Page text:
We tried a different tactic this year at the NC State Fair. After years of shuffling through the crowds, last week we arrived two hours after the fair opened its fall run. It was so squeaky clean you could smell detergent more than you could fried, greasy things. This was a little disconcerting. It was so uncrowded you could walk anywhere without bumping into anyone. This was a little depressing. The food lines were so short, you didn’t have time to work up an appetite. This was a little deflating. So, while we won’t go on a Saturday night, ever, we’ll likely skip opening day next year.
Still, we enjoyed ourselves. We saw the new Krispy Kreme burgers, got our free satchels at the Time Warner tent (although do I have any fondness for TW? No!), scarfed down some kettle corn, bought some fried frito pie thing that wasn’t very good, and finally found Joe’s Diner’s one-pound hotdog, which we wanted to meet, not eat. Wessel did enjoy the more reasonable quarter-pound version. We digested our intake while wandering through the Village of Yesteryear, the Got to be NC exhibit, the photos and art and of course the midways.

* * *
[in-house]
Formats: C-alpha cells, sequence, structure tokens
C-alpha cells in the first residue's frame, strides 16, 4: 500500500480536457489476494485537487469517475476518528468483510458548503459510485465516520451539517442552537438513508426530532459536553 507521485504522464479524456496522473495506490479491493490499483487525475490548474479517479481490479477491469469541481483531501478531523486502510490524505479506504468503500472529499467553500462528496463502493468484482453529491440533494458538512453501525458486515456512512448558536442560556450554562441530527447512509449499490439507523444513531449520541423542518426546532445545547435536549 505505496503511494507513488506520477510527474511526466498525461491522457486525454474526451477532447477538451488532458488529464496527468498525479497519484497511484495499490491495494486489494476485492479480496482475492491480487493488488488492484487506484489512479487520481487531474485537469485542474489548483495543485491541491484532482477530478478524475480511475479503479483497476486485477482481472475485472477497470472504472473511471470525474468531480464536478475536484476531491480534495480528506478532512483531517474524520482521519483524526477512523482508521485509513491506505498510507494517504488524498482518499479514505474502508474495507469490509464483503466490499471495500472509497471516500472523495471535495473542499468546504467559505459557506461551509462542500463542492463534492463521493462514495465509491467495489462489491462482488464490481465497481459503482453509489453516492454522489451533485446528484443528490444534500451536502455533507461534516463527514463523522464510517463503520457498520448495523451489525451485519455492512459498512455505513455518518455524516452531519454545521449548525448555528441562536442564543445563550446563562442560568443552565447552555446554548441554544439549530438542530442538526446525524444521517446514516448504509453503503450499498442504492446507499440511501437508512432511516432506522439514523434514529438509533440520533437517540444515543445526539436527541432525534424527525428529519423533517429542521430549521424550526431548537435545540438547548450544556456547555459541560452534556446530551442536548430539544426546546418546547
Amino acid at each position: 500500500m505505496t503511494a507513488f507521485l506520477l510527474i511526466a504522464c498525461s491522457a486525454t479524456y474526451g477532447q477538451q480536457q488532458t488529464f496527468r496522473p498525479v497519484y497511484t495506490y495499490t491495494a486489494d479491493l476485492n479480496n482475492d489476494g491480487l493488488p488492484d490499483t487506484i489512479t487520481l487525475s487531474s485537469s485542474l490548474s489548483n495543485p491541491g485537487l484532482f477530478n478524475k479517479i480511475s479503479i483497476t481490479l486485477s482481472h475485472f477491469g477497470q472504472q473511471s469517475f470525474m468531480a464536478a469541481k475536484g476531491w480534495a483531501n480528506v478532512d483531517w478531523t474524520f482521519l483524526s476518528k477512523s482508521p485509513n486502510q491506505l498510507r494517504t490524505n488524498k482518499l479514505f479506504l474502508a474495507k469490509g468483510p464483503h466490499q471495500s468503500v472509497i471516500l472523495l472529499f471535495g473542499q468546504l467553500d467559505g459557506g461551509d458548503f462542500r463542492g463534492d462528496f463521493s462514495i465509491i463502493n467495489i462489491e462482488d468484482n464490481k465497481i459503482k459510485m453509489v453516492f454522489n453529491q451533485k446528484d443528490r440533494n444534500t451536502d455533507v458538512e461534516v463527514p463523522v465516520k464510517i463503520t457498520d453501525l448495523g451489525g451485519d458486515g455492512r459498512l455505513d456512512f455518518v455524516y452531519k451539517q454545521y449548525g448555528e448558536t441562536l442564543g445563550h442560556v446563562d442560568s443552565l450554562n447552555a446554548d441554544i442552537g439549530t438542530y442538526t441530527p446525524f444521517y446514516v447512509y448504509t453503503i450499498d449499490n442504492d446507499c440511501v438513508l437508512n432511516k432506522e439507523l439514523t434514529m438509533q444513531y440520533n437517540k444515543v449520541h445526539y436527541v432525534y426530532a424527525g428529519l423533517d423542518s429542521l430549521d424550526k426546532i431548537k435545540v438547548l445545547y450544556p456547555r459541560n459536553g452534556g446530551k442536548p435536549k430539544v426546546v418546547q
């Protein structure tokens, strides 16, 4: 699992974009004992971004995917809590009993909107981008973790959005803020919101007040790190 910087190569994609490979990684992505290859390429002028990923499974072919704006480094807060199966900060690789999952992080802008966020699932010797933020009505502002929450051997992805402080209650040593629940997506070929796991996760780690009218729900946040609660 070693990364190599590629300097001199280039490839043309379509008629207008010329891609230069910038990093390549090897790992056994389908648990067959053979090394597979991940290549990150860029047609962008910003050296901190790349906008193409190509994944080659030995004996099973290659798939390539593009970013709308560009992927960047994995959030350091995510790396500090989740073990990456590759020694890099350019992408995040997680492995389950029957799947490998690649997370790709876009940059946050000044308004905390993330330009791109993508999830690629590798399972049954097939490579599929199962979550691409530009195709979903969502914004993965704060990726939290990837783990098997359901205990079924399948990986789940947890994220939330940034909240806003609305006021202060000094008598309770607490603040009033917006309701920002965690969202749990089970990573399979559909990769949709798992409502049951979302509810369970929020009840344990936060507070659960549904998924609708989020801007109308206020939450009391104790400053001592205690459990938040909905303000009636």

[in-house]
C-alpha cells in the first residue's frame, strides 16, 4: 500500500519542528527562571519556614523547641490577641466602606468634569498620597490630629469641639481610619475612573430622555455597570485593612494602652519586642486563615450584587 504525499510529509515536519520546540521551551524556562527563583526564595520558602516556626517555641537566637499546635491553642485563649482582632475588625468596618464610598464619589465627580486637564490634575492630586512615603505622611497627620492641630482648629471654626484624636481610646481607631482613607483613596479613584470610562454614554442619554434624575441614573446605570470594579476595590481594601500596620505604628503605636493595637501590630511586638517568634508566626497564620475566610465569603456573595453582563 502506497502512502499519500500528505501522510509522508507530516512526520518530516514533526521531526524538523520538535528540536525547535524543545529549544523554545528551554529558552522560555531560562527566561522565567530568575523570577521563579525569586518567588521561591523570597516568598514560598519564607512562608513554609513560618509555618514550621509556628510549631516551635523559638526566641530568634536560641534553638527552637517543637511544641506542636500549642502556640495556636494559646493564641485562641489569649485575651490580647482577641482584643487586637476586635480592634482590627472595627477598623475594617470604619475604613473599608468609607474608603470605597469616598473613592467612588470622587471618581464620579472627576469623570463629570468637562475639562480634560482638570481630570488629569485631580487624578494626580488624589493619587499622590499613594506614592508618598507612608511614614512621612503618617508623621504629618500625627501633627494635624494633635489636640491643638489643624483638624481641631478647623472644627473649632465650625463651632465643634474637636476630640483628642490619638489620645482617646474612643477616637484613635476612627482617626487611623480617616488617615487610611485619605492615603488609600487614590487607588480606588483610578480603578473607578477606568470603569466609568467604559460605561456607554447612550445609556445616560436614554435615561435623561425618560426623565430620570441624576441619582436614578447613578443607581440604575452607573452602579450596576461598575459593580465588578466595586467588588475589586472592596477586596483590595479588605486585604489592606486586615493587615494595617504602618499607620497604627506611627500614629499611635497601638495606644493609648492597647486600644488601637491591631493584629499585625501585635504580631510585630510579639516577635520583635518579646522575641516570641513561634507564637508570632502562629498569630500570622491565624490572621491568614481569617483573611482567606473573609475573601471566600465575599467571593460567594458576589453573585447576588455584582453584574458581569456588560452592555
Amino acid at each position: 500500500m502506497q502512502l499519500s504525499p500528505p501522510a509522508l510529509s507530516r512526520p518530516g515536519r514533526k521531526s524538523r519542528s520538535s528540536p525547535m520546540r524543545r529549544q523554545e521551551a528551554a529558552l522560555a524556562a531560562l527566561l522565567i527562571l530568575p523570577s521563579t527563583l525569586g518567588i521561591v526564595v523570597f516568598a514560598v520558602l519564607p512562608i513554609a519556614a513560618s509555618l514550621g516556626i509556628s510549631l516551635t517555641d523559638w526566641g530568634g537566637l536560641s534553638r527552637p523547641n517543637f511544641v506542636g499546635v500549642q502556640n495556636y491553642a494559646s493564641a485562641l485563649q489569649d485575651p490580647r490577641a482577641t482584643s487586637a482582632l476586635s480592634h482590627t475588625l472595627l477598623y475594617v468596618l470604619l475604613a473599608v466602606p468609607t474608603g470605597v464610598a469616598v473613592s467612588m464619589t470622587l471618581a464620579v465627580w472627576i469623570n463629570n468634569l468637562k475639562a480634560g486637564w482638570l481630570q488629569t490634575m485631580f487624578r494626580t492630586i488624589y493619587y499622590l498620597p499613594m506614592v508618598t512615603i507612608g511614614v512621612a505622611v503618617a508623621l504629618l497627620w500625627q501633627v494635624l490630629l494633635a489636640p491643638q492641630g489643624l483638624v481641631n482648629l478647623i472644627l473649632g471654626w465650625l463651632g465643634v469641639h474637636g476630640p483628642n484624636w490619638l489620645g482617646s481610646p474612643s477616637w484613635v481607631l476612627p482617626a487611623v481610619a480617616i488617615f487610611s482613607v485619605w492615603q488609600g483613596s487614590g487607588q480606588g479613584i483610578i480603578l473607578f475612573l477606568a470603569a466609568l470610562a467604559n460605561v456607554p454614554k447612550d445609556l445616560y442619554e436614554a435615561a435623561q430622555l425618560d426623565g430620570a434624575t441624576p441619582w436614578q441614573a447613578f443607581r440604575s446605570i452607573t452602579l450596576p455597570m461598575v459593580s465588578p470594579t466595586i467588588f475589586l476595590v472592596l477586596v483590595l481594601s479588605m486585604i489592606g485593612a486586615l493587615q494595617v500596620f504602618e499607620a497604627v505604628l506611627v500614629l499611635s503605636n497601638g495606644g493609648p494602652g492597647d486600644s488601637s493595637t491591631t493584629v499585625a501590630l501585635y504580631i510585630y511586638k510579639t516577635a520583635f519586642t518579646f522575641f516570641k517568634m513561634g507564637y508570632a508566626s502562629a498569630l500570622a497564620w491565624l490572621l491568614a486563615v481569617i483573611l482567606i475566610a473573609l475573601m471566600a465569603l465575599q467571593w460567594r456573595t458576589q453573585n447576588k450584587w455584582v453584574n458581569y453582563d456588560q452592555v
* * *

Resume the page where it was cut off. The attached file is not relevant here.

The two places that were crowded and lively — the State Fair Ark at the Exposition Center and the Livestock and Poultry in the Jim Graham Building — were holding several youth competitions. I chatted with a mom from Elizabeth City whose 13-year-old daughter was showing her lamb in one event and then quickly scurrying over to another building to show her goat. It was fascinating to watch the judges check the animals’ posture and muscle tone and the kids’ showmanship and control. How proud those children and their parents must be to show at the state fair! And if they win, well, all the better. Just seeing adolescents and teens being a part of something that’s not about TV, texting, shopping, and the kids themselves, well, that warmed my heart.
We also enjoyed the big and not-so-big veggies, the lovely array of apples, mostly from western NC, and the hay competition. Yup, hay.
Now get yourself to the fair! You have until Sunday, Oct. 24.